Where are new Canadian citizens coming from?

Asheesh Moosapeta
Published: March 16, 2023

In the next three years, Canada will welcome more than 1.45 million new immigrants across its immigration streams—in the hopes of settling and assimilating these newcomers to strengthen the economy, demography, and culture of the country.

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The arrival of immigrants is crucial to the continued health of Canada. The country hopes to not just integrate newcomers as permanent residents, but eventually as citizens who have strong ties and vested interests in Canada’s development and growth.

As a country largely comprised of immigrants, it can be pertinent to learn where the Canadians of tomorrow hail from, especially considering the newest immigration targets. The latest IRCC data yields some interesting insights into this question.

Top Source countries of 2022

In 2022, 374,554 permanent residents became Canadian citizens.

This is a huge increase from 2021, which saw little over a third of that number (137,079) transition to citizens—and a moderate increase from pre-pandemic numbers (250,000 new citizens welcomed in 2019)—a good sign that Canada’s immigration system is returning to normal functioning, and addressing domestic needs as required.

The most frequent country of birth among new citizens in 2022 was India, followed by the Philippines and then Syria, respectively.

The top ten birth countries of permanent residents (PRs) who transitioned to Canadian citizens are detailed below:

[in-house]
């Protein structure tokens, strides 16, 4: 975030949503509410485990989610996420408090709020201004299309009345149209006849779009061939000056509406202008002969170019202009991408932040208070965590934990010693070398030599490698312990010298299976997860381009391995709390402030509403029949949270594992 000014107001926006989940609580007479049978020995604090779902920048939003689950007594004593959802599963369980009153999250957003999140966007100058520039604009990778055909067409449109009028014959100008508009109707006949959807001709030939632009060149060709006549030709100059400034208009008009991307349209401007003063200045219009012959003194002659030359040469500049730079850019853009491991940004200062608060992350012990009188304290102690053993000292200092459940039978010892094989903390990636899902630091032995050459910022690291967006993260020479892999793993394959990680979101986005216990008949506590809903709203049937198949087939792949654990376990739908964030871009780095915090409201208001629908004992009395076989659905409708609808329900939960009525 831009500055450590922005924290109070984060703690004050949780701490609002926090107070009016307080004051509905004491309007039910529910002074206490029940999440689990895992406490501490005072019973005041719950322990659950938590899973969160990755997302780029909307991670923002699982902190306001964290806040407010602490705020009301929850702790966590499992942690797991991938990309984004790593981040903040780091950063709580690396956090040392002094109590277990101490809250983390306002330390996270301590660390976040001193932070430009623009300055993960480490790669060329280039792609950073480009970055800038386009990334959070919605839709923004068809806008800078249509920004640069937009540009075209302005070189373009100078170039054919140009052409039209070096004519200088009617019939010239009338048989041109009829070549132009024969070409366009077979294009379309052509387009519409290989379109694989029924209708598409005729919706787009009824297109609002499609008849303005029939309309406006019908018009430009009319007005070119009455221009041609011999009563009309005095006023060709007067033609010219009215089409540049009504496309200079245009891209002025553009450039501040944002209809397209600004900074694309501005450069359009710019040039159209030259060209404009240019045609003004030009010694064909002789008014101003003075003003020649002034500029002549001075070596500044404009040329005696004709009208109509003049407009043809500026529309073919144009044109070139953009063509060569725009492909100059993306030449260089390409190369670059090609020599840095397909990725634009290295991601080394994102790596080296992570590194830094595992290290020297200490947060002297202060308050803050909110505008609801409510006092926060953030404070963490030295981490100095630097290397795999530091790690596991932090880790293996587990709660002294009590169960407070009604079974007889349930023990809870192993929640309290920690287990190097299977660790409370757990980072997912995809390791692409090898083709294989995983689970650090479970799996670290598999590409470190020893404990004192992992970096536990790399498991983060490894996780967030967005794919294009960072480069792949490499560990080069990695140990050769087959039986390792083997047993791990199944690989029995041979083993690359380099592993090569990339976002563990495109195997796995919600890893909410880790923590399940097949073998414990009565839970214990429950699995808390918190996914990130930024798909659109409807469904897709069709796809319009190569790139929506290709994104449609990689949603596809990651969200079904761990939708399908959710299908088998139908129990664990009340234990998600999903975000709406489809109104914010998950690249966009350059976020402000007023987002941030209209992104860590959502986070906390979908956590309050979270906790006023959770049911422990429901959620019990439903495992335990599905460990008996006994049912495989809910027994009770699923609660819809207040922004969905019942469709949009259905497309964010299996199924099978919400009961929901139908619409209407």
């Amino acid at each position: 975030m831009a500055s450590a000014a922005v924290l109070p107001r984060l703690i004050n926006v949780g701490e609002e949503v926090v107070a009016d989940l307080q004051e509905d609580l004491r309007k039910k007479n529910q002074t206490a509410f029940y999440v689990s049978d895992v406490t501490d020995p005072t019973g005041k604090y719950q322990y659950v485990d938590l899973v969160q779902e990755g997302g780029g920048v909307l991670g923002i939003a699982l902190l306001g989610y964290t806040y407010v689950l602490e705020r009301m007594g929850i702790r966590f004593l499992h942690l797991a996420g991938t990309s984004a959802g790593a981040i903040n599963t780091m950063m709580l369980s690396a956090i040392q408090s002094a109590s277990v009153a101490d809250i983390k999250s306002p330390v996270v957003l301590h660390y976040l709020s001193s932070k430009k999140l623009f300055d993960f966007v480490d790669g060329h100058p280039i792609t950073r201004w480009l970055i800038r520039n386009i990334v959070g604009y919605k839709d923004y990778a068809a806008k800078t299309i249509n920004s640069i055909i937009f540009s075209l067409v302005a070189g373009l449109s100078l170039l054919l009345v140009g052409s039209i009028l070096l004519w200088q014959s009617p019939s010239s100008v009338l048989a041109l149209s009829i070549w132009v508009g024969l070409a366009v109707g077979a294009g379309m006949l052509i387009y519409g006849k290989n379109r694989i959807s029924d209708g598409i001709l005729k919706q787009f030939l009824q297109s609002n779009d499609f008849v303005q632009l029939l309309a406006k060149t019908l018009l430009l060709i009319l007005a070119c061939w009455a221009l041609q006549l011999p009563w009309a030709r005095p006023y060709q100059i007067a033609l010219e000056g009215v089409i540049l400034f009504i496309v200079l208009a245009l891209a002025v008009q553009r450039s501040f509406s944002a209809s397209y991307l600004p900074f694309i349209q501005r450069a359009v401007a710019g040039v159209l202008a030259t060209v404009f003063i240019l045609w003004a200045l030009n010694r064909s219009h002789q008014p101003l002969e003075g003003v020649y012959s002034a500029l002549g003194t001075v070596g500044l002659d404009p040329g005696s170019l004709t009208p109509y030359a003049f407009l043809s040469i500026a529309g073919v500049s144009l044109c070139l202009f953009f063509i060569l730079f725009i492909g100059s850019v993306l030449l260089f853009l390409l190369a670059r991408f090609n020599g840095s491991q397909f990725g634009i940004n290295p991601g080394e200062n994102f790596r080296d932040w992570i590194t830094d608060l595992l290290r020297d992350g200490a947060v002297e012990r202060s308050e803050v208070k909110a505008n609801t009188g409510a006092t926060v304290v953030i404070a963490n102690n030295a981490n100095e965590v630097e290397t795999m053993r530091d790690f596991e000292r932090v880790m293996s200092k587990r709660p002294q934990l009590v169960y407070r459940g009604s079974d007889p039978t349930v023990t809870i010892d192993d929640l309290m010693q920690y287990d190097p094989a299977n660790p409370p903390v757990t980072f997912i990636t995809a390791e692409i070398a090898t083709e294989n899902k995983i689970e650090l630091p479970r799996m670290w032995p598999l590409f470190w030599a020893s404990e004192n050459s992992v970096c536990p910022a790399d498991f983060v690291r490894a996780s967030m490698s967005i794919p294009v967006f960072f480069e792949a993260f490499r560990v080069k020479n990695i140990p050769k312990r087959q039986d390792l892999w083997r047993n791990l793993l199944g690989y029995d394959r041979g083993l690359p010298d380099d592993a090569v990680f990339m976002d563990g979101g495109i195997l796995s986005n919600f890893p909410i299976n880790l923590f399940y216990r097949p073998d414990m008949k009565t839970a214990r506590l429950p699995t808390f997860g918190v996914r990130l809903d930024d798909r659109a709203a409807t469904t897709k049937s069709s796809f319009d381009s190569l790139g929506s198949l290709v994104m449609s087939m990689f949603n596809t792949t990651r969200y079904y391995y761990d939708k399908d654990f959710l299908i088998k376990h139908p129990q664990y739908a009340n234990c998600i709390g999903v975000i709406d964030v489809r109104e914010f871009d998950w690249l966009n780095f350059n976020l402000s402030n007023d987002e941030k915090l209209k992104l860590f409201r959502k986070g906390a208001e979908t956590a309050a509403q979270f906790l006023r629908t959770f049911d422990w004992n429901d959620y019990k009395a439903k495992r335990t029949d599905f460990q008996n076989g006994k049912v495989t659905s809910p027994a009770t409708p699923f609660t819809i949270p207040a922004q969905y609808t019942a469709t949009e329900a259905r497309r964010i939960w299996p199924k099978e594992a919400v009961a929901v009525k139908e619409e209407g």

1. India (59,503 PRs transitioned to citizens);
  2. Philippines (41,540 PRs);
  3. Syria (20,355 PRs);
  4. Pakistan (15,188);
  5. Iran (13,082);
  6. Nigeria (12,670);
  7. People’s Republic of China (10,722);
  8. United States of America (9,215);
  9. France (8,163); and
  10. Iraq (7,692).

India remains in top spot

For a second year in a row, India has been the top source of new Canadian citizens. In 2021, Canada welcomed 20,866 new citizens from India—displacing the Philippines which had prior been the biggest source country for new citizens.

Within the last four years the top ten source countries of Canadian citizens have not much changed, however there has been a re-ordering of the countries. Of note has been the growth in Syrian PRs who have transitioned to citizens in recent years (third biggest source country). This is a sharp departure from 2019, when Syria did not feature at all in the top 10.

The same can be said about Pakistan, which (similarly absent from 2019’s top 10 source countries) is today the fourth most popular country of birth among new Canadian citizens. Formerly in the same territory was the People’s Republic of China, which has fallen from fourth in 2019 to seventh in 2022.

What is the pathway from PR to Citizenship?

Once landed as a PR, those looking to become Canadian citizens must assess whether they are eligible to apply for citizenship, and when they can do so.

To be eligible for Canadian citizenship as a PR, one must:

  • Be a permanent resident of Canada;
  • File taxes if necessary;
  • Pass a Canadian citizenship test (if between the ages of 18-54);
  • Prove language skills (if between the ages of 18-54);
  • Meet Canada’s physical presence requirements;

If all other factors are met, a PR applying for citizenship must have spent at least three of the last five years (1,095 days) physically in Canada to be eligible for citizenship (unless under exceptional circumstances).

If an applicant has spent time in Canada as a temporary resident or protected person, they can count each day in Canada under this status, as half a day towards the physical presence requirement (with a cap of 365 eligible days towards the physical presence requirement).

Children under 18 who are applying must still be PRs but can waive the physical presence requirement.

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